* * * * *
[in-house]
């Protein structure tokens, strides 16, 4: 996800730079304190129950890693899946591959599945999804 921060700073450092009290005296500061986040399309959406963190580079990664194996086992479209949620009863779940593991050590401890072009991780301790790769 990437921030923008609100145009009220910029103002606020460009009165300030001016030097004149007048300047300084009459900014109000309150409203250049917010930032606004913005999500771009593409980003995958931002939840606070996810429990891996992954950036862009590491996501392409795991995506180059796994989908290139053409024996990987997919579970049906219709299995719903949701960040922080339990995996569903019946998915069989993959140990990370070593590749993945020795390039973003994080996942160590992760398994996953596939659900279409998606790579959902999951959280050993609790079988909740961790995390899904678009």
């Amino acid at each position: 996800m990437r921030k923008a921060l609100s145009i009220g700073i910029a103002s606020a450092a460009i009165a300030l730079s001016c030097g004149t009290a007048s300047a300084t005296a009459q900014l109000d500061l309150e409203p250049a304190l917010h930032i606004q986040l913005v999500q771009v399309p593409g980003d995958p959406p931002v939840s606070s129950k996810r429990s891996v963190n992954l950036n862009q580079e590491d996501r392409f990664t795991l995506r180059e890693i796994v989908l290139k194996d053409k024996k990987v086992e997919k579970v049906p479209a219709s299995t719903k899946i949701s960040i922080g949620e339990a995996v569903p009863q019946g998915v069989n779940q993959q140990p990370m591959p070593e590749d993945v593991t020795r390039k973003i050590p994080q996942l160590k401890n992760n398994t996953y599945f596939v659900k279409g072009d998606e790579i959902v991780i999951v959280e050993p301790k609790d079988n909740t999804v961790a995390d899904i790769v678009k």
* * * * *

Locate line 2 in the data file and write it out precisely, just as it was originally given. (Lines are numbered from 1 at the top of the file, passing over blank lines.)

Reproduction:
């Protein structure tokens, strides 16, 4: 996800730079304190129950890693899946591959599945999804 921060700073450092009290005296500061986040399309959406963190580079990664194996086992479209949620009863779940593991050590401890072009991780301790790769 990437921030923008609100145009009220910029103002606020460009009165300030001016030097004149007048300047300084009459900014109000309150409203250049917010930032606004913005999500771009593409980003995958931002939840606070996810429990891996992954950036862009590491996501392409795991995506180059796994989908290139053409024996990987997919579970049906219709299995719903949701960040922080339990995996569903019946998915069989993959140990990370070593590749993945020795390039973003994080996942160590992760398994996953596939659900279409998606790579959902999951959280050993609790079988909740961790995390899904678009």